Transfusions to possibly help the brain from stroke damage, recent WVU neuroscience research suggests

Health

MORGANTOWN, W.Va. – A recent study conducted by neuroscientists from West Virginia University shows a potential step towards improving stroke therapy.

The study, which is believed to be the first, shows that blood substitution therapy rescues the brains of mice from ischemic damage. The idea is to eventually be able to use blood transfusions in humans who suffer from a stroke.

According to neuroscientists, most strokes (ischemic) occur when the blood supply to the brain is interrupted, usually by a blockage of the arteries leading to the brain. There is no known single medication for stroke, however, the only FDA-approved treatment for ischemic strokes is tPA, or tissue plasminogen activator, which dissolves the clot and improves blood flow.

Xuefang “Sophie” Ren,
(WVU Photo/Greg Ellis)

Xuefang “Sophie” Ren, research assistant professor in the Department of Neuroscience and director of the WVU Experimental Stroke Core led the team in this study.

“What we were able to demonstrate is that if you remove part of the blood from a subject undergoing stroke, and replace that blood from a subject that’s never had a stroke, the outcomes of that stroke are profoundly improved,” said Ren.

While tPA typically has to be administered within three hours of the stroke, Ren’s research indicates that blood transfusions can take place beyond that limited window. With a blood transfusion, it can take up to seven hours and still have a positive impact.

According to release, the study showed that replacing 20 percent of the blood in a mouse was enough to show a profound reduction in damage to the brain. The average adult holds around one-and-a-half gallons of blood in the body. 

James Simpkins,
(WVU Photo/Jennifer Shephard)

“The idea is to change the immune response that happens after stroke,” said James Simpkins, co-author of the study and director of the Center for Basic & Translational Stroke Research.

Simpkins is also a professor of the Department of Neuroscience.  Heng Hu, postdoctoral fellow and Experimental Stroke Core surgeon, also helped co-author the study.

Following a stroke, the makeup of a patient’s blood changes, causing disruptions in the brain and how the body responds, explained by researchers. A type of white blood cell that helps lead the immune system’s response, known as Neutrophils, play a role in increasing the levels of an enzyme called MMP-9, which can lead to blood-brain barrier leakage and degeneration in brain tissue.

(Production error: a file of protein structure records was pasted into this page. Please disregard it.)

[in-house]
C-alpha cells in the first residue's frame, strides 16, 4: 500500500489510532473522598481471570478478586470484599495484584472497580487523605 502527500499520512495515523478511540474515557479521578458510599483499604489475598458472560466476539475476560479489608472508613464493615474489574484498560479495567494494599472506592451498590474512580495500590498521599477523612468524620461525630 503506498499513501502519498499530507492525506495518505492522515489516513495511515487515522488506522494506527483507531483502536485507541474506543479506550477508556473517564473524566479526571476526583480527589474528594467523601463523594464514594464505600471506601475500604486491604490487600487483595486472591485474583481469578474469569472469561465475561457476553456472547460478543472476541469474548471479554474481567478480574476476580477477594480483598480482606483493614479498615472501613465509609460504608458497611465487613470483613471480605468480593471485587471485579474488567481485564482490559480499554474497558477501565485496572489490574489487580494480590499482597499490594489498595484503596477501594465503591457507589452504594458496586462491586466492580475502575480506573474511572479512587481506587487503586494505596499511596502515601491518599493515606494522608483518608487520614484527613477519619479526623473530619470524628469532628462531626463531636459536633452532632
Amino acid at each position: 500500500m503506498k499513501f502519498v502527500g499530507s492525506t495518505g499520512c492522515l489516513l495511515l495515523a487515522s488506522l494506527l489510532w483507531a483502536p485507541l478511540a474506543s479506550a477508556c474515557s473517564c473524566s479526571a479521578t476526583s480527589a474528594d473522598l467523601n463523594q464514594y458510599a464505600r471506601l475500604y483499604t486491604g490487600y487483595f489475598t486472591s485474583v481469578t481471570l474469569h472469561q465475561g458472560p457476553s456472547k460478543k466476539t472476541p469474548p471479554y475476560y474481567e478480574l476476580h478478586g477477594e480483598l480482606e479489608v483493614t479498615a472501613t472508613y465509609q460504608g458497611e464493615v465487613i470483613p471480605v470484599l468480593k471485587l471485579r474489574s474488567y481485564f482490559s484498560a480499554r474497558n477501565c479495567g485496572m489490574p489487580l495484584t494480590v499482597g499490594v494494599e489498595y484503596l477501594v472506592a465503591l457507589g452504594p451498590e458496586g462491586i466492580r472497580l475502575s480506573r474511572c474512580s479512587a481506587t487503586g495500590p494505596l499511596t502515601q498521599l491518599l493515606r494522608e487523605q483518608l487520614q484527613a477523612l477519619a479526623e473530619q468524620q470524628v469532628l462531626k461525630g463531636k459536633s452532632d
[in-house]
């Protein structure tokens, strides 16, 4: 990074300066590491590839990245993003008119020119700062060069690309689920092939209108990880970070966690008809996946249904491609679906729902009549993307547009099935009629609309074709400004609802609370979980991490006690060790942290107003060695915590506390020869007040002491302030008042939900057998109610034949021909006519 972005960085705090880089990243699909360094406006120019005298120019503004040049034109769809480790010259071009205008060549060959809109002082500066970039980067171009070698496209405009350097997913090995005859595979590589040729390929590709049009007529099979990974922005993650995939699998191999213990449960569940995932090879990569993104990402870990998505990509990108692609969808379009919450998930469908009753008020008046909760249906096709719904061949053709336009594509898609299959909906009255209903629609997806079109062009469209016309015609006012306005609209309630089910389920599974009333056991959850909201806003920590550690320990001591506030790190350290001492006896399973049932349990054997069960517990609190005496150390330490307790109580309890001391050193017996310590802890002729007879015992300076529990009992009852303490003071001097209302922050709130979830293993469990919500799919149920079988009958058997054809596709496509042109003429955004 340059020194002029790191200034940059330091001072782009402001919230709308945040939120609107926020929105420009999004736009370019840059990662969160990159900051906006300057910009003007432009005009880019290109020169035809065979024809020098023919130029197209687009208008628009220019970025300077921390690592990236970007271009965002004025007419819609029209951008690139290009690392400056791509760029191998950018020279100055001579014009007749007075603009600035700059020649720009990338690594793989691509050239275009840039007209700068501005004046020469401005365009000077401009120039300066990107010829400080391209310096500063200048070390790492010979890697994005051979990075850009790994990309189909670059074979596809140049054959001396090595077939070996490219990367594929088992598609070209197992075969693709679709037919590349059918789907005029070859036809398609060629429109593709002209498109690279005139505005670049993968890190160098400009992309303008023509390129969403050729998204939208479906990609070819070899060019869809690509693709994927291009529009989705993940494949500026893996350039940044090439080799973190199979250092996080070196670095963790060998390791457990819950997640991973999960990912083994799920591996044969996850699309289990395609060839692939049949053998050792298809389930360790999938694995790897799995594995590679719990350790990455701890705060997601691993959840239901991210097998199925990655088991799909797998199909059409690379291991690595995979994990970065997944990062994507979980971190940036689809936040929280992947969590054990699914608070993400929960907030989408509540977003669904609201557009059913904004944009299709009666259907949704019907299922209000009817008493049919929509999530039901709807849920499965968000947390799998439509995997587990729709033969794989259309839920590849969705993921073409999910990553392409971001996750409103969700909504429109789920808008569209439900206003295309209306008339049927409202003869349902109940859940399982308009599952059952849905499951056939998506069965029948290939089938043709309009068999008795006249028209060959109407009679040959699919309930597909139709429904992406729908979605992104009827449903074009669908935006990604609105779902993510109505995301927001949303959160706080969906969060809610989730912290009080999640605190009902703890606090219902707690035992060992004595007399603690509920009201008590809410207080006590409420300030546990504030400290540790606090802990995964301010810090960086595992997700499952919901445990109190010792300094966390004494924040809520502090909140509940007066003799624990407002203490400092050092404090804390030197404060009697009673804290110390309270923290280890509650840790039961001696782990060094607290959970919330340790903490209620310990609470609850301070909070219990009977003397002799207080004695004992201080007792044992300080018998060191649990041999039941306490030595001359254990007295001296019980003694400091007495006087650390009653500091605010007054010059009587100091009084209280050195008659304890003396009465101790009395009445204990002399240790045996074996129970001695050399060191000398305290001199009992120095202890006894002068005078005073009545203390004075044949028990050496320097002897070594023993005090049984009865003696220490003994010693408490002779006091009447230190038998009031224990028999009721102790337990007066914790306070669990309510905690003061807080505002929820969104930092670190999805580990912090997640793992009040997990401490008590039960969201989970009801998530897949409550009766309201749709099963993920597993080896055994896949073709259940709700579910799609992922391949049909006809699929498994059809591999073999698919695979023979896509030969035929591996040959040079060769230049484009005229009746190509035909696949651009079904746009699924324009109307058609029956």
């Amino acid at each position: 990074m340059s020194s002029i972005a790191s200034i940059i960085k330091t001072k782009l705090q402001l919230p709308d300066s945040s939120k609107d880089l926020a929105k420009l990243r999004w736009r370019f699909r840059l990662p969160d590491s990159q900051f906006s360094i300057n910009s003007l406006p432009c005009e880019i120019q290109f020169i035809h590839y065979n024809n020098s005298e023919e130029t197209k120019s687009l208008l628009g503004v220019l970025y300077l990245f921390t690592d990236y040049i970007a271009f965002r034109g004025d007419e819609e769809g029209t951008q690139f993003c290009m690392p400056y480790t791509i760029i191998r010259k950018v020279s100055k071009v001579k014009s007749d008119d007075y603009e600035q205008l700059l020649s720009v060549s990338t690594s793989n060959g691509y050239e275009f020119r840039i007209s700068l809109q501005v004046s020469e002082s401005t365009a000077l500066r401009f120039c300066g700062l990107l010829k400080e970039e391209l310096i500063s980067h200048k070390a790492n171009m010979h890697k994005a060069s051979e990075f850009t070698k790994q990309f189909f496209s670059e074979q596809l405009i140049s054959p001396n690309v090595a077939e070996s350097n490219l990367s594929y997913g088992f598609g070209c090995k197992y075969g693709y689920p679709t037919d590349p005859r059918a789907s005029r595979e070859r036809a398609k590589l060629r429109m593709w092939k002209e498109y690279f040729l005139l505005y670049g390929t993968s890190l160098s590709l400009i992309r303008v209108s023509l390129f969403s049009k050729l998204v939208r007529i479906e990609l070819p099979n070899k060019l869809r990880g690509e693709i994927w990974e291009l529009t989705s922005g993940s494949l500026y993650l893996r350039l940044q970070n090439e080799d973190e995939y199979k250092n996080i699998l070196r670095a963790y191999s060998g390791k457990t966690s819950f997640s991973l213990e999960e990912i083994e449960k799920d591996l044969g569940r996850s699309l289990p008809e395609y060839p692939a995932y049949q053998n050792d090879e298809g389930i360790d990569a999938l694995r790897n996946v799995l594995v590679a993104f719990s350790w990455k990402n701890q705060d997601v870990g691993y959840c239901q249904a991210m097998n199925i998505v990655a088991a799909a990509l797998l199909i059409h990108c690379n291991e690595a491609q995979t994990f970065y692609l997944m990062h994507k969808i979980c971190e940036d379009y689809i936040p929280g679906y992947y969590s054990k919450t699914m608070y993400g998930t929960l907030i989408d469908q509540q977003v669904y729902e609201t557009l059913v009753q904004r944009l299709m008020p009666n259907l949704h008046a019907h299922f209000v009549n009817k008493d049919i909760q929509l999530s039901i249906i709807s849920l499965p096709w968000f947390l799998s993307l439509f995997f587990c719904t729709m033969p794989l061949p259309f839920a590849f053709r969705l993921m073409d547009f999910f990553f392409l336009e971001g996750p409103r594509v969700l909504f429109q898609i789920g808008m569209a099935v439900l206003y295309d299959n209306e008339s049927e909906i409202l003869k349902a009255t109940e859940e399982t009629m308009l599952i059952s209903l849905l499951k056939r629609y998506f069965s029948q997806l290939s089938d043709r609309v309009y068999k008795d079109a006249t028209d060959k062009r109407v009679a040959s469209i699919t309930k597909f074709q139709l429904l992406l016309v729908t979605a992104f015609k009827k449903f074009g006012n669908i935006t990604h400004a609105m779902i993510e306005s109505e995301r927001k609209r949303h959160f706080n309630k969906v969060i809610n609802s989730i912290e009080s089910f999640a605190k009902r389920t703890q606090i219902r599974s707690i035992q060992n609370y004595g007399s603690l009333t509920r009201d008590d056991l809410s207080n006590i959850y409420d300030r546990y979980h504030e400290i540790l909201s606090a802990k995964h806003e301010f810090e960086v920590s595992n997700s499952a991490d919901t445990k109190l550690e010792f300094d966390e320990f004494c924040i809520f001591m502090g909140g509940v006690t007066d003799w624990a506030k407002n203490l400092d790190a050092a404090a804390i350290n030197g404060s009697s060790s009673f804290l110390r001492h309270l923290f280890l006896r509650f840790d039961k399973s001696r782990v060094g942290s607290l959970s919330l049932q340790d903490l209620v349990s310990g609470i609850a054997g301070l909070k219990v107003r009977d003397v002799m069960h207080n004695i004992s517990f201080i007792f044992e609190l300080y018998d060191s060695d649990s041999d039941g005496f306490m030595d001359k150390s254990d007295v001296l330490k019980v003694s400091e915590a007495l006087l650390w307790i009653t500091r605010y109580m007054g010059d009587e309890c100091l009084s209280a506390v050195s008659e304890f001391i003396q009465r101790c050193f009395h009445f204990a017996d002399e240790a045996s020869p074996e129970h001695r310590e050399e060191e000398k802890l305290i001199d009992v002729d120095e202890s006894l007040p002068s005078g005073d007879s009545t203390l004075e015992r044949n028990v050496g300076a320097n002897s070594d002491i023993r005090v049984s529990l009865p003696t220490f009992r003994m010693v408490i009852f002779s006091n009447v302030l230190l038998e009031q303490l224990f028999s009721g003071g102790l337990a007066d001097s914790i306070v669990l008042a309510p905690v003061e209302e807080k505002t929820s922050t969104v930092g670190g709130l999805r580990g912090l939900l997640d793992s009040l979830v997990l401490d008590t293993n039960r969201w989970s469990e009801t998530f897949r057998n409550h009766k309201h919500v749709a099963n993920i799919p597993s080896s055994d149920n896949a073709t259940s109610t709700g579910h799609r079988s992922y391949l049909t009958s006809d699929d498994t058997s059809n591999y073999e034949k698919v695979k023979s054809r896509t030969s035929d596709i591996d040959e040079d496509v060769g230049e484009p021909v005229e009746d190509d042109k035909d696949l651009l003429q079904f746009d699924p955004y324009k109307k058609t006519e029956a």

The study concluded that blood replacement therapy removes inflammatory cells and decreases neutrophils and MMP-9 levels following a stroke.

“The immune system doesn’t recognize much of what’s happening when there’s a stroke. So the neutrophils go to the brain and try to clean up the damage that happens. But there’s too much in the brain and those same neutrophils release MMP-9, which then exacerbates the damage. 

What we learn is that stroke is simply not a cerebral vascular event. It’s a whole-body event. Both the brain and the body get signals that something’s going on in the brain and as the immune system responds to try to help, it actually worsens the outcome. Therefore, by removing the blood and replacing it with the blood of those that have not experienced stroke, we get good outcomes.”

Simpkins, director of the Center for Basic & Translational Stroke Research and professor of the Department of Neuroscience

Ren said that now, blood replacement therapy is a proven strategy that targets the pathological systemic responses to stroke, and could reduce the mortality of stroke patients. 

“In an ideal circumstance, a person having a stroke would show up to Ruby (Memorial) or any hospital. They’d go through the proper protocol. We would remove their stroke blood and magically restore it with the right kind of blood that would tamp down this immune response they’re experiencing. If it works out, that’s good for all of us,” said Simpkins.

According to the Centers for Disease Control and Prevention, more than 795,000 Americans experience a stroke each year and 140,000 die from it. 

“Blood indeed saves our brains and lives from stroke damage,” Ren said.

Full research article published on Nature Communications.

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